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RE: How to lock CVS for check-in

From: Greg A. Woods
Subject: RE: How to lock CVS for check-in
Date: Thu, 11 Oct 2001 22:04:24 -0400 (EDT)

[ On Thursday, October 11, 2001 at 15:14:47 (-0700), Pyatt, Scott wrote: ]
> Subject: RE: How to lock CVS for check-in
> I don't know your environment, but branch locking is a common mechanism 
> for allowing read-only access to a branch.

Wel, "DUH!"  :-)

>  It's really quite useful 
> and given the high frequency that this issue pops up in this forum, I'm 
> not alone in my view.

I think the right phrase would be:  "not alone in your confusion".

>  I'm not knocking CVS.  Nor am I knocking anyone 
> who finds no use in it.  But in companies that have a sizable 
> development team, especially one that's globally dispersed, and need to 
> many support back releases, branch locking provides a good solution.

Do you have any idea how big the three main *BSD projects are, how
widely diverse and dispersed their committers are?  They seem to do well
enough without branch locking.

> Regardless of your SCM needs, there are many of us that would be better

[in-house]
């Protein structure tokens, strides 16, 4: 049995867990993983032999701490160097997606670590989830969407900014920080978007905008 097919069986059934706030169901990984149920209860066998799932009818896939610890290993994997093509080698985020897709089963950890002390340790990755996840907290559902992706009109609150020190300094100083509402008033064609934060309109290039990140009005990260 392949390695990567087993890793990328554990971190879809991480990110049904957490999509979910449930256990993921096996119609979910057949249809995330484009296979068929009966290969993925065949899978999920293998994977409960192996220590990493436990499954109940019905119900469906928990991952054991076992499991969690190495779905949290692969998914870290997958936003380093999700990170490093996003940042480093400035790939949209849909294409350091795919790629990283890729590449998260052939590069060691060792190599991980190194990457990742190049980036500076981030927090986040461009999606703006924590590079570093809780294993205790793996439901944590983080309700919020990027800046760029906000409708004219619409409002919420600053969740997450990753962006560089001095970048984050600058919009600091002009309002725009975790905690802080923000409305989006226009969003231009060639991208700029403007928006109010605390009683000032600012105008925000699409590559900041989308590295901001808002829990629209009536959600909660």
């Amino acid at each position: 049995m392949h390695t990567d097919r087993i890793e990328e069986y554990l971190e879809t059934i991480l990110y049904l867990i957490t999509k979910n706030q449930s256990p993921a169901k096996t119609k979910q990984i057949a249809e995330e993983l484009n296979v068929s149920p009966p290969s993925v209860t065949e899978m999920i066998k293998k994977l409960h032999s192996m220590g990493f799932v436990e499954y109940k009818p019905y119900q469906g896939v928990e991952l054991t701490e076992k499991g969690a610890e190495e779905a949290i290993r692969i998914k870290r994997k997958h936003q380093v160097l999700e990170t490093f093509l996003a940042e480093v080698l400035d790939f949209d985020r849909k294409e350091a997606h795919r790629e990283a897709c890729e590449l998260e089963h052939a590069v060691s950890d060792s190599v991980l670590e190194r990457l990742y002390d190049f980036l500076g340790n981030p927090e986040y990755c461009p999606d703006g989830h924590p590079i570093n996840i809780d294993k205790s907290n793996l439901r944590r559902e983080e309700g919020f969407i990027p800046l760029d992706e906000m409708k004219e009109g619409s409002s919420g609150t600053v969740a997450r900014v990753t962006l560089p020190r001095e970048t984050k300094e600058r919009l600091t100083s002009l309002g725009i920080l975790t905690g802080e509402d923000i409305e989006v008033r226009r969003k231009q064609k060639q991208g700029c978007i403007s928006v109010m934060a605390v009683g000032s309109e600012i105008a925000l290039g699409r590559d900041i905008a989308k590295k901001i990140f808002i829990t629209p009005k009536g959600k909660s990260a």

> off having branch locking as a standard feature in CVS.

More likely it`s: "many of you need to learn more about employing
external process controls"....

>  If adding some 
> form of branch locking directly or indirectly (e.g., changing the 
> interface to commitinfo) causes other problems, I'll live without it, 
> add a kludge or move to a tool that supports it.  I'm okay with those
> choices, IF there is a technical reason for CVS to not support branch
> locking.

El-cheap-o branch locking is not hard to hack on with commitinfo.
That's about as far as it needs to go I think....

> You say that it solves the wrong problem.  Given an example from my day 
> yesterday, a developer was swapping between a couple of workspaces to 
> compare what gets built in a release that is to ship in a few months 
> with one that shipped months back.  She accidentally checked in part of 
> a new feature in a back release.  Hey, she's human and fifteen minutes 
> later I had the problem fixed.  Our organization is large enough that
> this is a common problem, not because of one or two idiots, but because
> of the shear number of developers, with differing levels of experience, 
> and number of branches, this problem keeps popping up.  

I don't see the problem here.  You've apparently already got very
effective external process controls.  No disaster resulted.  Your
process prevailed.


CVS is not a substitute for management.
CVS is not a substitute for developer communication.
CVS does not have change control
CVS does not have a builtin process model

You can build these things atop/around CVS -- i.e. use CVS as a
component in a larger system.

                                                        Greg A. Woods

+1 416 218-0098      VE3TCP      <address@hidden>     <address@hidden>
Planix, Inc. <address@hidden>;   Secrets of the Weird <address@hidden>

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